Also, the flip side of this principle is important. Your brother might feel angry with you, and that feeling is okay. When he takes action and pops your soccer ball with a steak knife, we have a problem. That action will land him in trouble. However, if he expresses the feeling before taking the action, he will not be punished. Expressing the feeling before taking an action gives the brothers a chance to talk it out. If they can’t, which they often can’t, my husband or I will need to help. In this way, the kids have learned that it is okay for people to have feelings about you. It is okay when people are mad or upset with you. That is not an action. That is your chance to fix what is wrong.

As parents, this has been freeing. When I hear, “Mom, Josiah’s mad at me!” I can use that opportunity to remind the kids that feelings aren’t actions. We can then have a discussion instead of letting those feelings escalate into a sibling war.  

Know Your Name.  Your name is not any of the following: dummy, stupid, freak, ugly, nerd, sissy, klutz, weirdo, or pigeon-faced buffoon. As you get older, you name is not: ADD, dysfunctional, fat, incompetent, crazy, or irrational. When you know who you are, you know who to listen to.

Be With.  We want to be together with all of our senses. We don’t want to just live in the same house; we want to do life together. This is as much for parents as for the kids. When they were little, we made a point to be with them. That meant leaving our phone in the other room while we were reading them a book. It meant avoiding the computer while they were awake. It meant turning the TV off almost always.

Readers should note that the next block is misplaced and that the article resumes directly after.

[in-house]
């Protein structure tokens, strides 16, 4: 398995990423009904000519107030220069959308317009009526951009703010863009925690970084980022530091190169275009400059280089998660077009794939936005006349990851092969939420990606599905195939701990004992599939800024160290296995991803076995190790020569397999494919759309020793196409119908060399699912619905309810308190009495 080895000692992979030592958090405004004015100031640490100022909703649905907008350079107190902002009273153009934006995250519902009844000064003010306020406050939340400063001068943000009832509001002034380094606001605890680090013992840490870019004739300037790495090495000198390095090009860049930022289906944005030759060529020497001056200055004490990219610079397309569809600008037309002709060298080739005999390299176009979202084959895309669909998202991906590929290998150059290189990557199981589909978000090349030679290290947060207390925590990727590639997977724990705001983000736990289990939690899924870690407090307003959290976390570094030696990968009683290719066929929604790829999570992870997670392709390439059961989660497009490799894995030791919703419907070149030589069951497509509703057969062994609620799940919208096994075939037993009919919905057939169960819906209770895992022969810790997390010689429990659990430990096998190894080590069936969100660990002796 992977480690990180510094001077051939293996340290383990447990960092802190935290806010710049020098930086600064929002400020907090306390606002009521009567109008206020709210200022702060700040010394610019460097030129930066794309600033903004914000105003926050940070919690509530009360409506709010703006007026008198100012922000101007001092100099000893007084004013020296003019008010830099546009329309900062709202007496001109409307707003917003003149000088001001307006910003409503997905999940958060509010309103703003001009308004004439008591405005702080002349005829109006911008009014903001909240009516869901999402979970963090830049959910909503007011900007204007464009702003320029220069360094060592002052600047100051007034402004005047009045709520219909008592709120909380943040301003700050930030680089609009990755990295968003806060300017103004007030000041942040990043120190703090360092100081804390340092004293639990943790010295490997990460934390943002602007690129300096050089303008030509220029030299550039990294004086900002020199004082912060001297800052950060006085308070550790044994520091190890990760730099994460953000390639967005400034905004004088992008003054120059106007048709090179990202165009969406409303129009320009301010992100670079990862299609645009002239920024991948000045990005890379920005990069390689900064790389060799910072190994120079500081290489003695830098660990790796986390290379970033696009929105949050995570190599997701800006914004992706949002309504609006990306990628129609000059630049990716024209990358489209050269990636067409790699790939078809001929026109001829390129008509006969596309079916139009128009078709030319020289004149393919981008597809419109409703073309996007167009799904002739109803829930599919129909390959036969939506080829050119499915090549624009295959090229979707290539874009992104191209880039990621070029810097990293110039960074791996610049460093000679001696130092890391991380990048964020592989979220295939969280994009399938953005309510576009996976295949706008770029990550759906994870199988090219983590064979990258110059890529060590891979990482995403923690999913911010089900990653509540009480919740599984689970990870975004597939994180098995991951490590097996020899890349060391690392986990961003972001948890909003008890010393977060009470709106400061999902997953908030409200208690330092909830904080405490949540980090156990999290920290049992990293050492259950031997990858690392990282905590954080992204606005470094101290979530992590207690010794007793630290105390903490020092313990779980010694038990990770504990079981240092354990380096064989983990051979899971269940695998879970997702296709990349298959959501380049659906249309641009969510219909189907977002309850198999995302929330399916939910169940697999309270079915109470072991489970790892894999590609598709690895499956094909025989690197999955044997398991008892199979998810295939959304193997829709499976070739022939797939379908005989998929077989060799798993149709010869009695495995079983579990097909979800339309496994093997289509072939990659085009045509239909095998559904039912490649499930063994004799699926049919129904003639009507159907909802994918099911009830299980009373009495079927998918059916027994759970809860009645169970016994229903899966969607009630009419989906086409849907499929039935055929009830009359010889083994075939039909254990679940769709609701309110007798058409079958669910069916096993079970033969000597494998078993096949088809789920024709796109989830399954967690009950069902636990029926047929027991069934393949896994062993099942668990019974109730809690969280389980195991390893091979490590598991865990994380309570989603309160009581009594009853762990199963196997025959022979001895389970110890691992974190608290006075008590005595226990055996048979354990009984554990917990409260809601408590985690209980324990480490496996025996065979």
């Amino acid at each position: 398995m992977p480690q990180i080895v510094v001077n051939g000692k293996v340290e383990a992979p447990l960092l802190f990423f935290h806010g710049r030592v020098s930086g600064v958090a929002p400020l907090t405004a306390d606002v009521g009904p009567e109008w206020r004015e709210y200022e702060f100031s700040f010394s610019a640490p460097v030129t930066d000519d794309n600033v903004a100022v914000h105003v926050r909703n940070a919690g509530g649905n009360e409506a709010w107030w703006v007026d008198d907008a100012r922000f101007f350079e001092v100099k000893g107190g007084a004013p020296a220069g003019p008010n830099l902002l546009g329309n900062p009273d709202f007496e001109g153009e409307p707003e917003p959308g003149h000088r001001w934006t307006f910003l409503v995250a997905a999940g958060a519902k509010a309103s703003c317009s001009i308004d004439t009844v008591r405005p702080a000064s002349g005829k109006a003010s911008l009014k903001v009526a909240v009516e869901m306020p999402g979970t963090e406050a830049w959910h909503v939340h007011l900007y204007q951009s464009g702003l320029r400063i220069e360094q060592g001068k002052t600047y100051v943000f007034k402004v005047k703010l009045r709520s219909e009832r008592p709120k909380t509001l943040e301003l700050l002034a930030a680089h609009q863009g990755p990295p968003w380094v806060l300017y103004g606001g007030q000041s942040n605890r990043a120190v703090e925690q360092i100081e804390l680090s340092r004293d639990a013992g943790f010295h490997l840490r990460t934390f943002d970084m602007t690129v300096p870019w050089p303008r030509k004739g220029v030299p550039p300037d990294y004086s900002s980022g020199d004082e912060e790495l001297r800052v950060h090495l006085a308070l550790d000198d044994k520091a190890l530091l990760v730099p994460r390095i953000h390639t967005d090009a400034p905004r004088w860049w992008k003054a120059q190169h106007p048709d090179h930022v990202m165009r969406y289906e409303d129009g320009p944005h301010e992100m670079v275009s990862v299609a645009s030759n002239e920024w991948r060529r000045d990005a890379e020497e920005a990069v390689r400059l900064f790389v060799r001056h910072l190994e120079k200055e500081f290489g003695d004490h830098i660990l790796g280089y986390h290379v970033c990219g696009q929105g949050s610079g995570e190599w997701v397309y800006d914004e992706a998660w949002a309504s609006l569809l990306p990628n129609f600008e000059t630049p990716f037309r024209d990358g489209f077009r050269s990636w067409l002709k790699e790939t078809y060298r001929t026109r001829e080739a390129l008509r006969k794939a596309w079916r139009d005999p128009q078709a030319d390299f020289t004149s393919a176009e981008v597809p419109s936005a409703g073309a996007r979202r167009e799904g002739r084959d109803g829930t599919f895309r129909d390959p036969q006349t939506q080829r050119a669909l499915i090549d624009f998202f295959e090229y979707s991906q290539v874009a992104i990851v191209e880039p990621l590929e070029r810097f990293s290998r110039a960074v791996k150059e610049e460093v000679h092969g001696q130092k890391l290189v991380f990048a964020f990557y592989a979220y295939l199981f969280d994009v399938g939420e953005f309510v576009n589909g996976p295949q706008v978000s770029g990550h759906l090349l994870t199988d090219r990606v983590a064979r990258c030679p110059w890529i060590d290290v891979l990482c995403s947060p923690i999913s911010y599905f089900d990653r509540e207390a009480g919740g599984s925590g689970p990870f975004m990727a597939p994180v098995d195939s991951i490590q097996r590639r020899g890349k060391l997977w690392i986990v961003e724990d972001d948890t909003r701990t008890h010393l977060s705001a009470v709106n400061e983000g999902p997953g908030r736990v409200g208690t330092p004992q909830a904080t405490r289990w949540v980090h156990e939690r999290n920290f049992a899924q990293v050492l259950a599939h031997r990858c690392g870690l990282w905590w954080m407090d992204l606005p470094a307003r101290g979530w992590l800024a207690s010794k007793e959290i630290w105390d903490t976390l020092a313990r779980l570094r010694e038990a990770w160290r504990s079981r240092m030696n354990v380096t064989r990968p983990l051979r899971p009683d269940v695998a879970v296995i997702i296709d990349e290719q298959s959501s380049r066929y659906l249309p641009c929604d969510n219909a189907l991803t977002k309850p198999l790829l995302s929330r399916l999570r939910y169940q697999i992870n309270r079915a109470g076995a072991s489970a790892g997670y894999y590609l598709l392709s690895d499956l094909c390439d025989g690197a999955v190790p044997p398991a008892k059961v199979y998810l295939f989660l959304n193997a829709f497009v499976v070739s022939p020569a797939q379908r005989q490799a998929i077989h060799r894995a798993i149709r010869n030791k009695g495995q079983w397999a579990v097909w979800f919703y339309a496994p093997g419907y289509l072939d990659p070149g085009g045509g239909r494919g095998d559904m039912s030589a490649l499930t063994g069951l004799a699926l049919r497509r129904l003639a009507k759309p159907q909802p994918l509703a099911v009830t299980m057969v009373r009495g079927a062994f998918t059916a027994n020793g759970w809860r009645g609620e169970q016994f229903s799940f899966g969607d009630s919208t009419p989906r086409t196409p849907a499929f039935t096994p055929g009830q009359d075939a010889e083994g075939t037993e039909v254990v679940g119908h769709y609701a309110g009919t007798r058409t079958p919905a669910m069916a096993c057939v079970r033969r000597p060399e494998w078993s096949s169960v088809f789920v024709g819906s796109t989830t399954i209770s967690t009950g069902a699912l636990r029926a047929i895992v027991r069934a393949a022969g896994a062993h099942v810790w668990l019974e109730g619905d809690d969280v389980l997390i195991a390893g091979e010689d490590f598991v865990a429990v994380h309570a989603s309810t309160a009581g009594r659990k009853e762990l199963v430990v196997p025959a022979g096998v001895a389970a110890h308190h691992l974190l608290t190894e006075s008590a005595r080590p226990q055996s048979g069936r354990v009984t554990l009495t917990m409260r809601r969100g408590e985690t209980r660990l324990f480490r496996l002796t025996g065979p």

Now that the kids are older, we have grown into some habits that define us. We have never had more than one TV. We did that on purpose, and not only because TVs are expensive. We wanted to avoid the family scatter, which is when everyone goes into a separate room all evening. Also, we wanted to develop the skill of discussing what to watch and learning to compromise. Makenna hates science fiction, but she has watched every episode of Dr. Who because it is a family favorite. We watch it with our phones in another room, and we pause often to discuss, laugh, or express opinions. We do it together, or do don’t do it. We are with.

We eat supper as a family at the table with the TV off and the phones in another room. We play board games often. We go on trips together as much as possible. We look at each other when we talk. Do not even try to talk to me while you are looking at your phone. Talk to me when you can give me all your senses, and I will gladly listen with all my senses. But if you talk to me while looking at your phone I will go MomCrazy all over you.    
I thank God that we happened upon our list. It has saved a great many arguments and developed some wonderful virtues in our home. And I did make up the term MomCrazy. Because it happens.

Sharla Hintz lives in Des Moines, Iowa with her husband and four teenage children. She owns and runs a remodeling and management company with her husband, and spends most of her time trying to avoid working there. 

She graduated from University of Northern Iowa with a degree in science, and puts that degree to good use by ignoring it so she can write a blog called